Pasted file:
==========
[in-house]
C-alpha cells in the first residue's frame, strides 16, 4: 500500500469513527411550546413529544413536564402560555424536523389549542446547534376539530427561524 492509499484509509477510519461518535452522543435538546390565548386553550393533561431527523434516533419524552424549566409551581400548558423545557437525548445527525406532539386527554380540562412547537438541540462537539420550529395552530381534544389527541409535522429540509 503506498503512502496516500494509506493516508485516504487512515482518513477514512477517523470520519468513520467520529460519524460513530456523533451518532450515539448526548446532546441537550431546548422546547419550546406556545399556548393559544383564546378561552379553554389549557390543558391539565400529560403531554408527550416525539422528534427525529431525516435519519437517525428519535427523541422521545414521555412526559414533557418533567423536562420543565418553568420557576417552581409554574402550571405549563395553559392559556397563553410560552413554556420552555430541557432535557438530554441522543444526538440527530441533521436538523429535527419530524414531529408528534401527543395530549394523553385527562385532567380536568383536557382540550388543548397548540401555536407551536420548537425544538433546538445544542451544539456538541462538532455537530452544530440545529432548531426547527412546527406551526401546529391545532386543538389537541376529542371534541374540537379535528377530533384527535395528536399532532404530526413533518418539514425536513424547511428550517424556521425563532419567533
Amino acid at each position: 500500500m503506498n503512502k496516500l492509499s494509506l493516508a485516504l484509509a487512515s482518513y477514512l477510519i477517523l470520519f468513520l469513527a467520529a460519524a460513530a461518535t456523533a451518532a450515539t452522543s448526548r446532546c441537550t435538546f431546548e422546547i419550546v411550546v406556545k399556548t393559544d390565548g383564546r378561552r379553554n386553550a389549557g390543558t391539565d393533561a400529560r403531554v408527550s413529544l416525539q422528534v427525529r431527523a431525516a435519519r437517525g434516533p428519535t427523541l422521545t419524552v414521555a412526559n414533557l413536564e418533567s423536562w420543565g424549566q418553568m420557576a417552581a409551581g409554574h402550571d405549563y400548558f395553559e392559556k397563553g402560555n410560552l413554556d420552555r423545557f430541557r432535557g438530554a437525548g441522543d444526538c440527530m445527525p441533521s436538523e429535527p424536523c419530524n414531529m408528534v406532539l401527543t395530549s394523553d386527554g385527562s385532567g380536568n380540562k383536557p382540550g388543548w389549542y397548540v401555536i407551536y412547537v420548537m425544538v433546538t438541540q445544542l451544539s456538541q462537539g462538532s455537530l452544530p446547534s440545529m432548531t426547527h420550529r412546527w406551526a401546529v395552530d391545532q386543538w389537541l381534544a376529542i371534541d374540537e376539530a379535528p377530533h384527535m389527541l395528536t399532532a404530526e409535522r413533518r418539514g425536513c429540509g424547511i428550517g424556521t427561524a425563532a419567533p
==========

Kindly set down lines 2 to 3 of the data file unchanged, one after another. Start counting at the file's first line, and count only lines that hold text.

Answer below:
C-alpha cells in the first residue's frame, strides 16, 4: 500500500469513527411550546413529544413536564402560555424536523389549542446547534376539530427561524 492509499484509509477510519461518535452522543435538546390565548386553550393533561431527523434516533419524552424549566409551581400548558423545557437525548445527525406532539386527554380540562412547537438541540462537539420550529395552530381534544389527541409535522429540509 503506498503512502496516500494509506493516508485516504487512515482518513477514512477517523470520519468513520467520529460519524460513530456523533451518532450515539448526548446532546441537550431546548422546547419550546406556545399556548393559544383564546378561552379553554389549557390543558391539565400529560403531554408527550416525539422528534427525529431525516435519519437517525428519535427523541422521545414521555412526559414533557418533567423536562420543565418553568420557576417552581409554574402550571405549563395553559392559556397563553410560552413554556420552555430541557432535557438530554441522543444526538440527530441533521436538523429535527419530524414531529408528534401527543395530549394523553385527562385532567380536568383536557382540550388543548397548540401555536407551536420548537425544538433546538445544542451544539456538541462538532455537530452544530440545529432548531426547527412546527406551526401546529391545532386543538389537541376529542371534541374540537379535528377530533384527535395528536399532532404530526413533518418539514425536513424547511428550517424556521425563532419567533
Amino acid at each position: 500500500m503506498n503512502k496516500l492509499s494509506l493516508a485516504l484509509a487512515s482518513y477514512l477510519i477517523l470520519f468513520l469513527a467520529a460519524a460513530a461518535t456523533a451518532a450515539t452522543s448526548r446532546c441537550t435538546f431546548e422546547i419550546v411550546v406556545k399556548t393559544d390565548g383564546r378561552r379553554n386553550a389549557g390543558t391539565d393533561a400529560r403531554v408527550s413529544l416525539q422528534v427525529r431527523a431525516a435519519r437517525g434516533p428519535t427523541l422521545t419524552v414521555a412526559n414533557l413536564e418533567s423536562w420543565g424549566q418553568m420557576a417552581a409551581g409554574h402550571d405549563y400548558f395553559e392559556k397563553g402560555n410560552l413554556d420552555r423545557f430541557r432535557g438530554a437525548g441522543d444526538c440527530m445527525p441533521s436538523e429535527p424536523c419530524n414531529m408528534v406532539l401527543t395530549s394523553d386527554g385527562s385532567g380536568n380540562k383536557p382540550g388543548w389549542y397548540v401555536i407551536y412547537v420548537m425544538v433546538t438541540q445544542l451544539s456538541q462537539g462538532s455537530l452544530p446547534s440545529m432548531t426547527h420550529r412546527w406551526a401546529v395552530d391545532q386543538w389537541l381534544a376529542i371534541d374540537e376539530a379535528p377530533h384527535m389527541l395528536t399532532a404530526e409535522r413533518r418539514g425536513c429540509g424547511i428550517g424556521t427561524a425563532a419567533p